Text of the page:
Oh, yes.

4 minutes ago, Silas_Sancona said:

Just remember you'll donate some blood when trimming as well, lol.. 

I've had many a puncture wound over the years, but luckily nothing too serious. That hybrid is neat, but I think I would need to see it in person to truly appreciate it.

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Silas_Sancona
3 minutes ago, amh said:

Good advice.

The biggest problem with using common names is that the confusion isn't reserved only for within the genus, but can include different families. Just look up how many plants are named mock orange.

Ain't that the truth, lol  Used to get the stink eye in a few placed i'd worked whenever i referred to/ labeled plants with their Latin/scientific name, before the common name..  

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Silas_Sancona
6 minutes ago, Meangreen94z said:

That cross looks incredible. I’ve heard it occurs naturally.

I'm hoping someone is already.. or starts selling them.. May check in on the garden's specimen soon.

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amh
Just now, Silas_Sancona said:

Ain't that the truth, lol  Used to get the stink eye in a few placed i'd worked whenever i referred to/ labeled plants with their Latin/scientific name, before the common name..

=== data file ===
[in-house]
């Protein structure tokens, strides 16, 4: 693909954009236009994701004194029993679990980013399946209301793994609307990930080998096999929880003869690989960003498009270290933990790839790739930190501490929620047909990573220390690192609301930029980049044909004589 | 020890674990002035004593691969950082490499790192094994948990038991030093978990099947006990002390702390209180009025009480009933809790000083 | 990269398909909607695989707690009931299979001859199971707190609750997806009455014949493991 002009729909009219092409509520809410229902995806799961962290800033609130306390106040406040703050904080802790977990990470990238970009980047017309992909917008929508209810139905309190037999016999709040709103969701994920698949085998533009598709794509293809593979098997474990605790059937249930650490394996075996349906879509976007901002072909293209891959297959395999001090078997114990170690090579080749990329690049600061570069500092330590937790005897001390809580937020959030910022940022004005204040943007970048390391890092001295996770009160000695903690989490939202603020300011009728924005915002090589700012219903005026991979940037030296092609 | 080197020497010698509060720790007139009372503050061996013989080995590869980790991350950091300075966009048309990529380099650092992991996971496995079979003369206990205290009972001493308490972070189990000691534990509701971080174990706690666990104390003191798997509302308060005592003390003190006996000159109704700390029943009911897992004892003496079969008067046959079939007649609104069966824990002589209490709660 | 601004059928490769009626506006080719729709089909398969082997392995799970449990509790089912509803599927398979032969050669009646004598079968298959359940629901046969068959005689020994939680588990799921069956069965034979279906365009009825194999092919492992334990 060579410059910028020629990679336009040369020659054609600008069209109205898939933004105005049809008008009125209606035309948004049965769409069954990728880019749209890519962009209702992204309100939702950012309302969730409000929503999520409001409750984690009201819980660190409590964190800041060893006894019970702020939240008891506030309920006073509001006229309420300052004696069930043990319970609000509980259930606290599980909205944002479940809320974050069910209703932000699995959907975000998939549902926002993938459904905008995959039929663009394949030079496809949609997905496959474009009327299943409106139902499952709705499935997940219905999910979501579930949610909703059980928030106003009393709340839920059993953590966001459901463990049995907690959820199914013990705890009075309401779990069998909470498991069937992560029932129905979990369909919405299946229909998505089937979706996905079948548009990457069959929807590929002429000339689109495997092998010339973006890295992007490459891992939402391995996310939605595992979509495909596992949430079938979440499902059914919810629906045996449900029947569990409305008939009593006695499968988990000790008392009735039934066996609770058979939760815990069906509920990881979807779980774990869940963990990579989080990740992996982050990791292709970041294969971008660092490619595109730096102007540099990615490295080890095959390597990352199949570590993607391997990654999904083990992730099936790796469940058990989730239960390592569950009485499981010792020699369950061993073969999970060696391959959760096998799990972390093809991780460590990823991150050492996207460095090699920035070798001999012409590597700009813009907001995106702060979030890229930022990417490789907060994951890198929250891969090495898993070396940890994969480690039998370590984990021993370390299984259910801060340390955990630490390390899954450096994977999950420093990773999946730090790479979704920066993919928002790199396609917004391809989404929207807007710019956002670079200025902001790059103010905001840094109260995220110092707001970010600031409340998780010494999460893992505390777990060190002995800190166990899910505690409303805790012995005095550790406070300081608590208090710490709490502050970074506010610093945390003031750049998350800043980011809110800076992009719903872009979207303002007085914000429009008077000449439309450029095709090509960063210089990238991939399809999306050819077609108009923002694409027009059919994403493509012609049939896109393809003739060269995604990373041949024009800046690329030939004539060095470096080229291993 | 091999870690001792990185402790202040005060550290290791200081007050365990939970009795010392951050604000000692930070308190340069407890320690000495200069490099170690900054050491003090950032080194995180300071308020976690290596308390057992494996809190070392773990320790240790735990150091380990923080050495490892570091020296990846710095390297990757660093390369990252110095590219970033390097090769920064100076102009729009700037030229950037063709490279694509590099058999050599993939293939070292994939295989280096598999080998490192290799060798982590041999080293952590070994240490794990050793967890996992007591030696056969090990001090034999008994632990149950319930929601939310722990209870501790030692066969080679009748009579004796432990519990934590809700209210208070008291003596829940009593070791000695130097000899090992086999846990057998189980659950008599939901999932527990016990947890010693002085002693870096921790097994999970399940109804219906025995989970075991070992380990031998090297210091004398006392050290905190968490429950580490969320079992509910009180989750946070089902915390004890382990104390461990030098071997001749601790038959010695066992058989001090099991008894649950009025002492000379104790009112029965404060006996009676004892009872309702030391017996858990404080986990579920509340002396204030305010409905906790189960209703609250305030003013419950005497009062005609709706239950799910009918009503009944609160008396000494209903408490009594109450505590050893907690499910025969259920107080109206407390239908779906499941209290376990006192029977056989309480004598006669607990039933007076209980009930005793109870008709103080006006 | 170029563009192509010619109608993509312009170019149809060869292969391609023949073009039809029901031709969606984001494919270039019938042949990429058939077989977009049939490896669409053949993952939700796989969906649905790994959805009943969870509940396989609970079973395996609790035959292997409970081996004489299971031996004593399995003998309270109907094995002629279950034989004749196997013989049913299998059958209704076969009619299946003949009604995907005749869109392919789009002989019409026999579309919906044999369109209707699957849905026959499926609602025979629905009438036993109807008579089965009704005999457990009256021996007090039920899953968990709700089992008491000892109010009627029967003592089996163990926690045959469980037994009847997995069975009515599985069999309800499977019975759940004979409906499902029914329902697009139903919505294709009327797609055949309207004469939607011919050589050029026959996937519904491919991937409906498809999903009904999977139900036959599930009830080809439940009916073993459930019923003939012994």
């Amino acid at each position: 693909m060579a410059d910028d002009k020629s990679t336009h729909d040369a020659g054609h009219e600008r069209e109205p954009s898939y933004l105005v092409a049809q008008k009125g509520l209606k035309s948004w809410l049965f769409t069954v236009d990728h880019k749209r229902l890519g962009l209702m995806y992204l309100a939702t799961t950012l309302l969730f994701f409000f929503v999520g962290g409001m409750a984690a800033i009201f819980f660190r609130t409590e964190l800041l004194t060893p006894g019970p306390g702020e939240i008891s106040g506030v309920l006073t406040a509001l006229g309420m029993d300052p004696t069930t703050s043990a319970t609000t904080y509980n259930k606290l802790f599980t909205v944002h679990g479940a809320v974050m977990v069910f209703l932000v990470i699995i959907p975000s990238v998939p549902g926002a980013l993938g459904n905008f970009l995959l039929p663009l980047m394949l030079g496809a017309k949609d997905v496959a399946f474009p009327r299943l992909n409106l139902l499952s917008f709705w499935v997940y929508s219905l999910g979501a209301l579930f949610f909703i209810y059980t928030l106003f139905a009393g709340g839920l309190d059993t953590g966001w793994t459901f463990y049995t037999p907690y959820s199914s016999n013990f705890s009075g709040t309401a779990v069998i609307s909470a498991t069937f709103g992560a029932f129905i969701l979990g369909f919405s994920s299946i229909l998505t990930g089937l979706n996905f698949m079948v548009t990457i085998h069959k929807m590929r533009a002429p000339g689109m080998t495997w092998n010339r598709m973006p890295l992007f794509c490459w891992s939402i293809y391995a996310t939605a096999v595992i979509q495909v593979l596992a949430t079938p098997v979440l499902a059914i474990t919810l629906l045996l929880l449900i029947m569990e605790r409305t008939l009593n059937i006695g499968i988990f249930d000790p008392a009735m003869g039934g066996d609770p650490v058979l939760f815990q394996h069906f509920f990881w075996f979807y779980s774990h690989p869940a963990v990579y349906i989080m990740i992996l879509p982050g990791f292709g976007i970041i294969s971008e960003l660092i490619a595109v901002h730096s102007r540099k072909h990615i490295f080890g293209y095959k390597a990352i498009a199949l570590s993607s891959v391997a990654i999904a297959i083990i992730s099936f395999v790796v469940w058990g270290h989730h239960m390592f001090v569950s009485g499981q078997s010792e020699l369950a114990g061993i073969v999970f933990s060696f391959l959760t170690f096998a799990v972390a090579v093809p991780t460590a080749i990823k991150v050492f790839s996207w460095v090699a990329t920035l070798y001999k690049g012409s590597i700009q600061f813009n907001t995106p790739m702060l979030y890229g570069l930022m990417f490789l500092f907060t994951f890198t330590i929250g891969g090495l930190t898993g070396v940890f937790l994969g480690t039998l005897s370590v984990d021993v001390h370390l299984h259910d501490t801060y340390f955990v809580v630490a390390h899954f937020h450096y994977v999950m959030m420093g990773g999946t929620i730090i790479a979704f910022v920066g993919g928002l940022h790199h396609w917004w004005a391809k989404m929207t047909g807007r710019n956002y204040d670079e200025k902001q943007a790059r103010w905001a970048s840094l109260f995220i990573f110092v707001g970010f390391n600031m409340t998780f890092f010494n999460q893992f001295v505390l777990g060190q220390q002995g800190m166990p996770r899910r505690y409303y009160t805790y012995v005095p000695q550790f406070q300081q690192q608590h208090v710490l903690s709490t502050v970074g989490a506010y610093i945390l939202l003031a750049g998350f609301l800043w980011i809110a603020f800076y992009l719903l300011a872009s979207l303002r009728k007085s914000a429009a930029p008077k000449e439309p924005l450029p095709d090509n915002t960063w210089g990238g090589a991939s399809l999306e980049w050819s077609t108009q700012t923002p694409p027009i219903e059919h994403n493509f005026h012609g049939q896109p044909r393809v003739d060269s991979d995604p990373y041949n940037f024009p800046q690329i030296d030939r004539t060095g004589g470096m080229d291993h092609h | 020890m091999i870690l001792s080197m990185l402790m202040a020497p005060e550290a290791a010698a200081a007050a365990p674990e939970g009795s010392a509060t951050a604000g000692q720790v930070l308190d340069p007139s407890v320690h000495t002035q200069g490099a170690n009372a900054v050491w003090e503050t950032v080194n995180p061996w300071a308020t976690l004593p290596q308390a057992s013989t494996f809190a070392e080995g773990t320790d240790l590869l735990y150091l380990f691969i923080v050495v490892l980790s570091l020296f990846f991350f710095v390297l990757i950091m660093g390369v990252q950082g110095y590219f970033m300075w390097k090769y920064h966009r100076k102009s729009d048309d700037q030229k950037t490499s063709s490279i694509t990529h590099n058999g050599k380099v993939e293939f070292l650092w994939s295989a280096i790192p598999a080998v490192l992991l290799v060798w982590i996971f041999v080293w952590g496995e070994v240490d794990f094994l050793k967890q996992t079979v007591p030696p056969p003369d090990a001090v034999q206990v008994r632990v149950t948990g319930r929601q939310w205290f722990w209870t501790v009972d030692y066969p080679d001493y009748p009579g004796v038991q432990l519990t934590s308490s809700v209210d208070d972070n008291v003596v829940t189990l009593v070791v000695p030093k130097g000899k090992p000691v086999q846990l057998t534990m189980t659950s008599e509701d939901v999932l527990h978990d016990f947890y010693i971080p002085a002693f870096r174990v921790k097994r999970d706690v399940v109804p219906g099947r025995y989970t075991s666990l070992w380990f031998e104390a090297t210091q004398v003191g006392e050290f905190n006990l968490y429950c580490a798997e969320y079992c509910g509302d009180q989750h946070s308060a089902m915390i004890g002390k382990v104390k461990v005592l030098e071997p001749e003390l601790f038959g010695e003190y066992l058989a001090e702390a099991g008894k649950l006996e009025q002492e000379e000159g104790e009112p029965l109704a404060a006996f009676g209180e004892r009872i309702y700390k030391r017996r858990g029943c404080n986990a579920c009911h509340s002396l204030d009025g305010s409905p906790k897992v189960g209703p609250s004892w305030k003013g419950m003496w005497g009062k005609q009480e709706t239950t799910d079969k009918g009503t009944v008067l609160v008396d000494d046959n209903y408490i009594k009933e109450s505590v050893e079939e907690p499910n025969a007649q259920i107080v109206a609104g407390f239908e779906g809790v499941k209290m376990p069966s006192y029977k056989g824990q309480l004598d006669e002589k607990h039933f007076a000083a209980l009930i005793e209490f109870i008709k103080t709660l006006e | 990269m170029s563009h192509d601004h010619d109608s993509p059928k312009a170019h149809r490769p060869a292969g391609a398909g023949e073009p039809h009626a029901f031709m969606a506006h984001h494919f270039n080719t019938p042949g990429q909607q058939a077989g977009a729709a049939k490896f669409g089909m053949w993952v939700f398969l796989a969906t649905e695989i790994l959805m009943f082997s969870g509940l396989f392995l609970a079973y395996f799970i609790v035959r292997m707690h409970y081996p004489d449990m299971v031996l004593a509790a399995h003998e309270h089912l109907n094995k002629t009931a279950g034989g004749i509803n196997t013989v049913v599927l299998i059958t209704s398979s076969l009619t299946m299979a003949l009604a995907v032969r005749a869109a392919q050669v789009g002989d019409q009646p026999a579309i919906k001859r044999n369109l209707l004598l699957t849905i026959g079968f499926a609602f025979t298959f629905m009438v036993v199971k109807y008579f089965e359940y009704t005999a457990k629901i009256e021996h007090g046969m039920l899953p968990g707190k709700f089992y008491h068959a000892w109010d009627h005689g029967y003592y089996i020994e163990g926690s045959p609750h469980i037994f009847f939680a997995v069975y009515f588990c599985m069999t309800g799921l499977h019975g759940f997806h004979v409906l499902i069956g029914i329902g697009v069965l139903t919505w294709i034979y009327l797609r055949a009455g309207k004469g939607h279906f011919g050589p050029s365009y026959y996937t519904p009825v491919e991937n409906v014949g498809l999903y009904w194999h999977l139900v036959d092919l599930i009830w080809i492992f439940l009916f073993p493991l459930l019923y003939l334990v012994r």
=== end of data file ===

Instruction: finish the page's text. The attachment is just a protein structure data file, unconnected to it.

I'm not opposed to using common names, but if I was working at a nursery or related business, I would require employees and vendors to use the binomial names.

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amh
5 minutes ago, Silas_Sancona said:

I'm hoping someone is already.. or starts selling them.. May check in on the garden's specimen soon.

9e9.gif.6f7f213408dfcbabea9701ab35736f4b.gif

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amh

Does anyone know the true cold hardiness for Hesperoyucca whipplei?

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Silas_Sancona
9 minutes ago, amh said:

I'm not opposed to using common names, but if I was working at a nursery or related business, I would require employees and vendors to use the binomial names.

Agree.. both make sense, and i always explain both to clients.. Trust me, once i finally get my own thing going ( don't get me started, lol ) it will be the #1 " rule of law " that up-to date- binomial names are used, as much as possible, by all.. While not all are easy to pronounce.. most people are already quite familiar with things like  Oleander, Eucalyptus, Bougainvillea.. That's a step in the right direction towards building better confidence in getting your customers/clients more familiarized with more complex names.. Even if you don't always get the name perfect every time.